J Emz commented: “Us guys, we did grow up in and out of the system, so we have a history with the boys in blue, but with that being said, at the moment with our lives, and with the music and that, it’s keeping us off the street.”

Despite these obstacles, the four young Pacific Islander men are working hard to build a musical career. As well as their Australian success, they have won a substantial following overseas.

While there is no explicit political content in Onefour’s music, broad recognition among young people of the global nature of the social crisis facing them is, in itself, a threat to the efforts of the ruling classes to divide the working class along national and racial lines.

Drill rap has its roots in the working-class neighbourhoods of Chicago, a city where decades of job cuts and attacks on welfare have led to profound social inequality and the tenth-highest homicide rate in the United States. These murders overwhelmingly take place in the most disadvantaged neighbourhoods, and the victims are mostly under the age of 30.

It is no coincidence that young people growing up in British council estates and working-class suburbs in Australia identify with the music. While the relative unavailability of handguns in these areas helps to limit the homicide rate to a fraction of Chicago’s, many of the same underlying social conditions exist.

In part, the violence described by drill lyrics is based on this reality, but it is also a stylistic—and highly exaggerated—element of the genre. Speaking on the Halfcast podcast, Onefour’s YP explained: “The genre is based on violence, it’s a violent genre. We do rap about violence, because that’s what the genre’s based on.”

While the lyrical content of drill rap has attracted official criticism, little has been said about the prevalence of violence throughout corporate-driven “mainstream” culture. Most Hollywood heroes and video game characters are police, soldiers or criminals. Rugby league and union, as well as boxing and other fighting sports—heavily promoted and often the only form of entertainment available in the outer suburbs—glorify violence and tribal loyalty.

Most significant is the violence of governments and the police and military apparatus. Australia has been continuously at war in the Middle East for almost as long as the Onefour rappers have been alive. Police numbers have swelled, along with their use of Tasers, pepper spray and guns, often against the most disadvantaged layers of the population.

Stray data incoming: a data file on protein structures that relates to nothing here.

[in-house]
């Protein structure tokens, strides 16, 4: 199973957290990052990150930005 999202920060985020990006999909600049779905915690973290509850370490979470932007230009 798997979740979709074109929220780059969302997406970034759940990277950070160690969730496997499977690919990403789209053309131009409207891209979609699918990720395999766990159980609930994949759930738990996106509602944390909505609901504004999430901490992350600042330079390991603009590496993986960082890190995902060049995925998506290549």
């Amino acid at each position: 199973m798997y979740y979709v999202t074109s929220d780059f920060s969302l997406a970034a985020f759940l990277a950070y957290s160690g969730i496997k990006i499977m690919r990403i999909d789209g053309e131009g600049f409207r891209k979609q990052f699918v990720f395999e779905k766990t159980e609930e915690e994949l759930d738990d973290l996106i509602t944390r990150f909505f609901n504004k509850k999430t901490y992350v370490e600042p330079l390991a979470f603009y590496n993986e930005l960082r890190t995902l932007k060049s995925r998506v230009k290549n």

While it is rare to find examples of biting political criticism in the lyrics of drill rappers—certainly Onefour has not yet provided any—there are exceptions. British drill and grime artists responded powerfully to London’s Grenfell Tower fire disaster in 2017.

The police suppression of Onefour follows a similar campaign against drill artists in the UK. At the request of London Metropolitan Police, Google removed dozens of music videos from YouTube, on the phony basis that the songs encouraged violent behaviour. Artists have been slapped with geographical restrictions, and handed suspended sentences for performing their own songs.

Trueman made clear that NSW police are following the British lead: “You look at London, they’re implementing Serious Crime Prevention orders, that’s something that we have here, we have in our back pocket, we could potentially use.”

In Australia, as in the UK and elsewhere, draconian laws passed under the guise of combating terrorism and organised crime are being used as broad tools of suppression, targeting protesters and artists. The use of these laws to shut down Onefour based on the content of their music sets a dangerous precedent that threatens basic democratic rights.

Amid growing discontent over climate change, refugee rights, war and social inequality, similar measures will be employed against political organisations, journalists and others who oppose, or even question, the status quo under capitalism.